I’m sure you remember how exciting it was to start that Bible reading program; maybe it was on January 1st this past year. I’m guessing Genesis was fine for you, and Exodus seemed pretty good, at least more than half of it did, but then you came to Leviticus. Now you want to quit reading because your progress has come to a grinding halt.
Why do we find it so hard to read the book of Leviticus? One reason is that the Old Testament book is about sacrifices and rituals that no longer seem to matter to us. We no longer have a tabernacle or a temple. And, since there are no more sacrifices today, why should modern-day Christians bother reading Leviticus at all?
The key to reading Leviticus is to remember that Leviticus is the Word of God. The book is not just filled with rules for ancient Israel, but it has transferable principles for our lives today. Leviticus contains truth that transcends time and culture. For example, one great aspect of Leviticus is that it reminds us of the holiness of God. Even though God desired a close fellowship with Israel, they couldn’t enter His presence as if the Lord were their buddy or pal. God is the Creator of the universe, the king of the world, and His essence is glorious purity and total holiness. When we read the expansive list of rules about approaching God in Leviticus, we are reminded of just how holy He is. Most of us know that Peter’s first New Testament letter reminds believers to be holy because God is holy. But do we realize that 1 Peter 1:16 is actually quoting from four separate verses from (you guessed it!) Leviticus (11:45; 19:2; 20:7, 26)?
The book of Hebrews reminds us that the Old Testament sacrifices never really took away sin but merely foreshadowed the coming sacrifice of the Messiah Jesus.
Another example of a transferable truth from Leviticus is found in the entire sacrificial system. There are principles involved in all the different kinds of sacrifices, but the most foundational teaching is in the sin offering. Leviticus 4–5 shows how a sinner is to present an animal sacrifice (Lev. 4:28), by placing his or her hand on the sacrificial animal as a symbolic identification with the animal (v. 29). By this action, the sin was transferred from the person to the animal. The animal’s death would follow (v. 29) and the sinning person would be forgiven and live (v. 31). This is a divine transaction—an exchange of life. The reason it is so important for us to understand the sacrifice is that without it we cannot fully understand the meaning of the Messiah Jesus’ death for us. Jesus presented Himself to God as our sacrifice. Jesus identified with our sin while remaining sinless Himself (2 Cor. 5:21). Then the Lord Jesus died for us, paying the penalty for our sin (and rose again, proving He’s God). If we have faith in His death and resurrection, then a great transaction takes place, His exchange of life. He died so that we might live.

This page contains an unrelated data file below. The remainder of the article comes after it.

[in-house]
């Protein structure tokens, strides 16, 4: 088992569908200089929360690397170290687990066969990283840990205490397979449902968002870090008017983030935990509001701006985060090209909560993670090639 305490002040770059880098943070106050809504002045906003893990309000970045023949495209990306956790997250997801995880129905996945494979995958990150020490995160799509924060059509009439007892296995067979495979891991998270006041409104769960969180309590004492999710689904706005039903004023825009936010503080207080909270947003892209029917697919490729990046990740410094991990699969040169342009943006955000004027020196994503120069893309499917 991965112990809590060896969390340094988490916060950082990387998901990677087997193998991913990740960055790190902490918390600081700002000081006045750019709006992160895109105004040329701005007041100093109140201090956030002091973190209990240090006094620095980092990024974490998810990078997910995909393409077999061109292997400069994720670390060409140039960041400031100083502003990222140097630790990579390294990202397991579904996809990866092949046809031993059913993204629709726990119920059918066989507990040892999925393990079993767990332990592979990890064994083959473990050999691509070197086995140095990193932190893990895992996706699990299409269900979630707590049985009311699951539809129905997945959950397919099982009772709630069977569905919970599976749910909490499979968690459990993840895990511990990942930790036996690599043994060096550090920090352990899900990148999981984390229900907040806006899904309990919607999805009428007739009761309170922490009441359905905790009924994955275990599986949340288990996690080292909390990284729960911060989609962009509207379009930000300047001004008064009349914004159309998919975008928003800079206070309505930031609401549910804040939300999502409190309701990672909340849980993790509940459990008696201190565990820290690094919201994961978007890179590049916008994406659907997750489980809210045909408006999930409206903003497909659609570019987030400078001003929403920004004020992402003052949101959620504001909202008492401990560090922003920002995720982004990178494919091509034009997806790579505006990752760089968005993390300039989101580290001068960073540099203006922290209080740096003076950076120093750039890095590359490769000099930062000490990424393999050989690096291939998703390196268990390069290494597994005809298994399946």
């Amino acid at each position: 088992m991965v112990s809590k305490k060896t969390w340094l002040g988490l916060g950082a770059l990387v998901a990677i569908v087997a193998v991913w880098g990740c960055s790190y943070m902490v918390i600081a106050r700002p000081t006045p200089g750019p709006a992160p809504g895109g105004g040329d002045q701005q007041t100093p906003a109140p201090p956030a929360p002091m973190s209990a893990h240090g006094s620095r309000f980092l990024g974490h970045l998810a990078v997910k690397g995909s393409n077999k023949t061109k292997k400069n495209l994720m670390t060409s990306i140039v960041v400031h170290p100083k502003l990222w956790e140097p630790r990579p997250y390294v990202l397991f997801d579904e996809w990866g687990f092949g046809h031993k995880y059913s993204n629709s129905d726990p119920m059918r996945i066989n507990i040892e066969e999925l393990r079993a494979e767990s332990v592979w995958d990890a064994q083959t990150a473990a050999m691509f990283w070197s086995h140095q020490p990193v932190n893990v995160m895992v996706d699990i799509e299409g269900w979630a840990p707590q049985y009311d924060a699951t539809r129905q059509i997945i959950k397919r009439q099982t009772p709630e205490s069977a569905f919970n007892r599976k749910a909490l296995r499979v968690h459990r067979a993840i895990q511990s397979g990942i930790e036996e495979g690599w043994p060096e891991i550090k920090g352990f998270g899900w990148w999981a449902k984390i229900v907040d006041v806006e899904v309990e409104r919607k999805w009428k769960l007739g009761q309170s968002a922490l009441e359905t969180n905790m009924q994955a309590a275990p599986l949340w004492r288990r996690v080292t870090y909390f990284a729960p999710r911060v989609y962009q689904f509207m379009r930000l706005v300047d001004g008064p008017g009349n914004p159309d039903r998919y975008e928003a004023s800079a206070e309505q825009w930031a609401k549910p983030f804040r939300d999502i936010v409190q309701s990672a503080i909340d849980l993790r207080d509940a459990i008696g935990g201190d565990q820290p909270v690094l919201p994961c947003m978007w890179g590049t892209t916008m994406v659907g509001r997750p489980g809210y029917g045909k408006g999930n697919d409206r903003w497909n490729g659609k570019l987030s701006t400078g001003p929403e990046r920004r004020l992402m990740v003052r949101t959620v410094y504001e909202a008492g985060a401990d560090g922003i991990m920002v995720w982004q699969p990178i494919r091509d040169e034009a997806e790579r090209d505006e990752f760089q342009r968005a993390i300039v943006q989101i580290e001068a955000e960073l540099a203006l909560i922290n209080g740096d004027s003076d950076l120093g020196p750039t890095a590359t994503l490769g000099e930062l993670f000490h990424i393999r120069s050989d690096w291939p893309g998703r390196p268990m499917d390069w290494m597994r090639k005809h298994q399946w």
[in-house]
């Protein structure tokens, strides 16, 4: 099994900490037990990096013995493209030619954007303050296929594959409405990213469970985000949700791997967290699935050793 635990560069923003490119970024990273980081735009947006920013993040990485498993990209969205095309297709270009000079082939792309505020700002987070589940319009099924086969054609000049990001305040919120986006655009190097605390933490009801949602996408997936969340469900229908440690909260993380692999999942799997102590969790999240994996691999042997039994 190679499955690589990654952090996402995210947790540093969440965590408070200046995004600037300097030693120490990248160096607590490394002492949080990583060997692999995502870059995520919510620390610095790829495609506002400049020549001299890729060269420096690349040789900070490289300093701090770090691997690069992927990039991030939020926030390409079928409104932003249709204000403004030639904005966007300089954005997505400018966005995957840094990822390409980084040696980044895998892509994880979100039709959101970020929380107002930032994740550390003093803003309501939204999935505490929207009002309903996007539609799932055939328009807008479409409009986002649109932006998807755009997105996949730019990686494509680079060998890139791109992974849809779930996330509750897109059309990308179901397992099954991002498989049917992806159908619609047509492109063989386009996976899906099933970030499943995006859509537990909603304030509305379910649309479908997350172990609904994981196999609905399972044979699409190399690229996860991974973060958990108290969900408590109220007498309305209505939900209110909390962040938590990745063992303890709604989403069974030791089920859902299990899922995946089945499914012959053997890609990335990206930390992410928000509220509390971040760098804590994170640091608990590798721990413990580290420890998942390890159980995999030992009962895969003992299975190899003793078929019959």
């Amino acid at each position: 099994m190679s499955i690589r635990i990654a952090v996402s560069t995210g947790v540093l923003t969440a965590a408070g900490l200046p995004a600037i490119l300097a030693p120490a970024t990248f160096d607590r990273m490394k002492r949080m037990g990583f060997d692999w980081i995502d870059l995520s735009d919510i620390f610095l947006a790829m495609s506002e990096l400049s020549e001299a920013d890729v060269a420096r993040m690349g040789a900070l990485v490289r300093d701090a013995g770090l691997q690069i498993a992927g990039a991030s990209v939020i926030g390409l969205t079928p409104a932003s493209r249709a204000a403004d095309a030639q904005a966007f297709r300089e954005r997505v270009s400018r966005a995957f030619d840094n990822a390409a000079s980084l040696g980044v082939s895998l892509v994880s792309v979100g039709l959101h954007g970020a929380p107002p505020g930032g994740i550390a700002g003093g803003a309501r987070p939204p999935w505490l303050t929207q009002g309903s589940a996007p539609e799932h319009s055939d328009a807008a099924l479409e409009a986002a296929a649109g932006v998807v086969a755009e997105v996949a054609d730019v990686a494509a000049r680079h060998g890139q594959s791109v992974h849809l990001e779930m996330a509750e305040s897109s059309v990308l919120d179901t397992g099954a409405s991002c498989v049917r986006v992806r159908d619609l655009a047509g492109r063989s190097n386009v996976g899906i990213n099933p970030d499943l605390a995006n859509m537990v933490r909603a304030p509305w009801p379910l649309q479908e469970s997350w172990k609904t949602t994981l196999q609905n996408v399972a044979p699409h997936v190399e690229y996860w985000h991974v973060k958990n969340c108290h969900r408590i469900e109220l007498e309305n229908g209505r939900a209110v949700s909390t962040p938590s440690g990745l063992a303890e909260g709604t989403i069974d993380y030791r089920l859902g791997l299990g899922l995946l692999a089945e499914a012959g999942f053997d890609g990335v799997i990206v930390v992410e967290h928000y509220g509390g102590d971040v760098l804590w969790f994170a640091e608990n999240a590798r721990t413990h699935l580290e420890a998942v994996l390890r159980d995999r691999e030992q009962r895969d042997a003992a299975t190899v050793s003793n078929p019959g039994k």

The book of Hebrews reminds us that the Old Testament sacrifices never really took away sin but merely foreshadowed the coming sacrifice of the Messiah Jesus. Hebrews 10:4 declares: “For it is impossible for the blood of bulls and goats to take away sins.” Those sacrifices pointed forward to the death of Messiah Jesus on our behalf. This whole idea of the Messiah Jesus’ substitution is derived from the sin offering, as Paul states: “For what the law was powerless to do because it was weakened by the flesh, God did by sending his own Son in the likeness of sinful flesh to be a sin offering. And so he condemned sin in the flesh” (Rom. 8:3 niv). This concept of Jesus’ substitutionary sacrifice, that “God made Christ, who never sinned, to be the offering for our sin, so that we could be made right with God through Christ” (2 Cor. 5:21 nlt), wouldn’t even be comprehensible without understanding the sin offering found in (surprise, surprise) the book of Leviticus.
Here’s one more example of the value of Leviticus for today: when the High Priest was consecrated to serve God, Moses took the ram of ordination, slaughtered it, and put some of its blood on Aaron’s right earlobe, right hand, and the big toe of his right foot (Lev. 8:22–23). While this might seem weird, there was a purpose. The ear represents hearing; the thumb, doing; and the toe, walking. Basically, it was saying that the High Priest was to be consecrated to serve God every day in every way. He was separated for God’s service, not just when he went into the tabernacle, but every minute of every day.
That’s a great reminder to us because in Revelation 1:6, followers of Jesus are called “priests to [our] God and Father.” We are mediating God’s love to this world not just when we are at our congregations or serving in some ministry, but like Aaron, our whole lives—whether at work, school, or play— are to be consecrated to serving God (Col. 3:17). And this great principle is found in . . . wait for it, Leviticus.
There’s so much more to Leviticus than can be addressed in this short space. But let’s say this: Leviticus is God’s Word and it can transform our lives. My own personal paraphrase of Proverbs 16:20, says, “He who gives attention to the Word, even the more challenging parts of it, will find good, and blessed is he who trusts in the Lord.” So, I would encourage you to keep these key values in mind as you go back and read Leviticus.
by Michael A. Rydelnik
You’ve got Bible questions. We’ve got answers. The Bible is full of great truths for our lives . . . and also, if we’re being...
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